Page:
Banbury market town and civil parish on the River Cherwell in Oxfordshire, England

Banbury is an historic market town on the River Cherwell in Oxfordshire, England. The town is situated 64 miles (103 km) northwest of London, 37 miles (60 km) southeast of Birmingham, 25 miles (40 km) south-by-southeast of Coventry and 22 miles (35 km) north-by-northwest of the county town of Oxford. It had a population of 46,853 at the 2011 census.

During his leisure at Oxford he collected material at the Bodleian Library and college libraries for his books. It was during these years that he met Elias Ashmole, who later became his son-in-law. Following the surrender of Oxford in 1646 Dugdale returned to Blyth Hall and compounded for his estates under the terms of the Oxford articles. Hatton, who had opposed the surrender, went into exile in France, where Dugdale visited him in 1648. He recommenced his antiquarian researches, collaborating with Roger Dodsworth on the Monasticon Anglicanum, the first volume of which was published in 1655. In the following year he published his own Antiquities of Warwickshire, which was soon recognised as a model county history. In this work he was one of the first to consider the significance of stone tools, stating these were "weapons used by the Britons before the art of making arms of brass or iron was known". [1]

Bodleian Library main research library of the University of Oxford

The Bodleian Library is the main research library of the University of Oxford, and is one of the oldest libraries in Europe. With over 12 million items, it is the second-largest library in Britain after the British Library. Under the Legal Deposit Libraries Act 2003 it is one of six legal deposit libraries for works published in the United Kingdom and under Irish Law it is entitled to request a copy of each book published in the Republic of Ireland. Known to Oxford scholars as "Bodley" or "the Bod", it operates principally as a reference library and, in general, documents may not be removed from the reading rooms.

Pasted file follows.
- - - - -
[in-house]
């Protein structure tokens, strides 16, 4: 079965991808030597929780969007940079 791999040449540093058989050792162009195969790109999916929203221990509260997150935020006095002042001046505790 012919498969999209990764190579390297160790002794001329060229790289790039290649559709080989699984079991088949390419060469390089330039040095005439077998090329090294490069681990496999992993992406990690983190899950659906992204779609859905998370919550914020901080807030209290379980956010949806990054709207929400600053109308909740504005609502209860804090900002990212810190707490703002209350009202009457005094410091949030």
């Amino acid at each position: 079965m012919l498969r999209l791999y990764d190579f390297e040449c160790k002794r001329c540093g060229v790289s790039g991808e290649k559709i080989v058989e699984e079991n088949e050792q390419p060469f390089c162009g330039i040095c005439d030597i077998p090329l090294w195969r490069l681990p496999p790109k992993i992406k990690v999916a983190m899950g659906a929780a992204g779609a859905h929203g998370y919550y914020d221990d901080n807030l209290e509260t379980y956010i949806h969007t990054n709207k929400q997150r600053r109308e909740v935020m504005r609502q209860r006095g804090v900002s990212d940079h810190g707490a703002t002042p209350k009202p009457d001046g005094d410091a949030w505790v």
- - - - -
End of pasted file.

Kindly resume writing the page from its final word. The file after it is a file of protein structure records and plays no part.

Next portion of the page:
Colleges of the University of Oxford colleges and PPHs which are autonomous self-governing corporations within the university

The University of Oxford has 38 Colleges and six Permanent Private Halls (PPHs) of religious foundation. Colleges and PPHs are autonomous self-governing corporations within the university, and all teaching staff and students studying for a degree at the university must belong to one of the colleges or PPHs. These colleges are not only houses of residence, but have substantial responsibility for teaching undergraduate students. Generally tutorials and classes are the responsibility of colleges, while lectures, examinations, laboratories, and the central library are run by the university. Most colleges take both graduates and undergraduates, but several are for graduates only.

Elias Ashmole English antiquarian, politician, officer of arms, astrologer and alchemist

Elias Ashmole was an English antiquary, politician, officer of arms, astrologer and student of alchemy. Ashmole supported the royalist side during the English Civil War, and at the restoration of Charles II he was rewarded with several lucrative offices.

At the Restoration Dugdale obtained the office of Norroy King of Arms through the influence of the Earl of Clarendon. In the office of Norroy he undertook heraldic visitations of the counties north of the Trent. In 1677 he was knighted and promoted to the office of Garter Principal King of Arms, which he held until his death. In his last years he wrote an account of his life at the request of Anthony Wood. He died "in his chair" at Blythe Hall in 1686.

Norroy and Ulster King of Arms Officers of Arms of the College of Arms of the United Kingdom